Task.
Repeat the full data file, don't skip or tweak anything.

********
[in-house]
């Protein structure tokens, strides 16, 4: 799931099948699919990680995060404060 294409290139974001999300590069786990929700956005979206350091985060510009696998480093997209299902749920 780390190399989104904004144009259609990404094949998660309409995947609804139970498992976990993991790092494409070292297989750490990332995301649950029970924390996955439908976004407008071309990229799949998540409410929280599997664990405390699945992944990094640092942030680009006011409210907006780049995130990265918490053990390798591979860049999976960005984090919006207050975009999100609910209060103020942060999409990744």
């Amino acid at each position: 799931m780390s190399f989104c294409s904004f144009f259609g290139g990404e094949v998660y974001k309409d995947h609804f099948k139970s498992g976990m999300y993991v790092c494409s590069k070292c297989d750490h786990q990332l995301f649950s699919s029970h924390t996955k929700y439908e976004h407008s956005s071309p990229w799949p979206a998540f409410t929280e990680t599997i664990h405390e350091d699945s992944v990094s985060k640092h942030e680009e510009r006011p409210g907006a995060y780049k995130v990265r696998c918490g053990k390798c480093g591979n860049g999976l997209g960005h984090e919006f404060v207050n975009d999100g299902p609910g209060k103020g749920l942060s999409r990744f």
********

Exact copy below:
[in-house]
């Protein structure tokens, strides 16, 4: 799931099948699919990680995060404060 294409290139974001999300590069786990929700956005979206350091985060510009696998480093997209299902749920 780390190399989104904004144009259609990404094949998660309409995947609804139970498992976990993991790092494409070292297989750490990332995301649950029970924390996955439908976004407008071309990229799949998540409410929280599997664990405390699945992944990094640092942030680009006011409210907006780049995130990265918490053990390798591979860049999976960005984090919006207050975009999100609910209060103020942060999409990744």
């Amino acid at each position: 799931m780390s190399f989104c294409s904004f144009f259609g290139g990404e094949v998660y974001k309409d995947h609804f099948k139970s498992g976990m999300y993991v790092c494409s590069k070292c297989d750490h786990q990332l995301f649950s699919s029970h924390t996955k929700y439908e976004h407008s956005s071309p990229w799949p979206a998540f409410t929280e990680t599997i664990h405390e350091d699945s992944v990094s985060k640092h942030e680009e510009r006011p409210g907006a995060y780049k995130v990265r696998c918490g053990k390798c480093g591979n860049g999976l997209g960005h984090e919006f404060v207050n975009d999100g299902p609910g209060k103020g749920l942060s999409r990744f």